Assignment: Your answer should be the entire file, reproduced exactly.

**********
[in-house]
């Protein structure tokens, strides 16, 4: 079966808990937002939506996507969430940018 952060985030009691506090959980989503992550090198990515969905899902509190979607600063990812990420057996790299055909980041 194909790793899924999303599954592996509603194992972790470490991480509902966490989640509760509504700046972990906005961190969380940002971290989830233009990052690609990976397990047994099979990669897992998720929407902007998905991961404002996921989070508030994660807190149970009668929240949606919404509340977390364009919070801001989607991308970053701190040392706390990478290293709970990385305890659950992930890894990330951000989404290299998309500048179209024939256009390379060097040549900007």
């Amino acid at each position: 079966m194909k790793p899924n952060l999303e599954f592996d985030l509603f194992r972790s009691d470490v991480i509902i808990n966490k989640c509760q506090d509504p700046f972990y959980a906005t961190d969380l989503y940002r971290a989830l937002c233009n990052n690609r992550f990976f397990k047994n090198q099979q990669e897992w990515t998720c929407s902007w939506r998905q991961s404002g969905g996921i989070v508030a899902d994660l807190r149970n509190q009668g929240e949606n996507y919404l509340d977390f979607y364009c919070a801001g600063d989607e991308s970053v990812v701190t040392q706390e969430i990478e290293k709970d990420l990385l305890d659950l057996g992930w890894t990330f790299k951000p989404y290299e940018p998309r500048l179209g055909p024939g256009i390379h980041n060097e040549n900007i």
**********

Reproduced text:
[in-house]
């Protein structure tokens, strides 16, 4: 079966808990937002939506996507969430940018 952060985030009691506090959980989503992550090198990515969905899902509190979607600063990812990420057996790299055909980041 194909790793899924999303599954592996509603194992972790470490991480509902966490989640509760509504700046972990906005961190969380940002971290989830233009990052690609990976397990047994099979990669897992998720929407902007998905991961404002996921989070508030994660807190149970009668929240949606919404509340977390364009919070801001989607991308970053701190040392706390990478290293709970990385305890659950992930890894990330951000989404290299998309500048179209024939256009390379060097040549900007």
């Amino acid at each position: 079966m194909k790793p899924n952060l999303e599954f592996d985030l509603f194992r972790s009691d470490v991480i509902i808990n966490k989640c509760q506090d509504p700046f972990y959980a906005t961190d969380l989503y940002r971290a989830l937002c233009n990052n690609r992550f990976f397990k047994n090198q099979q990669e897992w990515t998720c929407s902007w939506r998905q991961s404002g969905g996921i989070v508030a899902d994660l807190r149970n509190q009668g929240e949606n996507y919404l509340d977390f979607y364009c919070a801001g600063d989607e991308s970053v990812v701190t040392q706390e969430i990478e290293k709970d990420l990385l305890d659950l057996g992930w890894t990330f790299k951000p989404y290299e940018p998309r500048l179209g055909p024939g256009i390379h980041n060097e040549n900007i």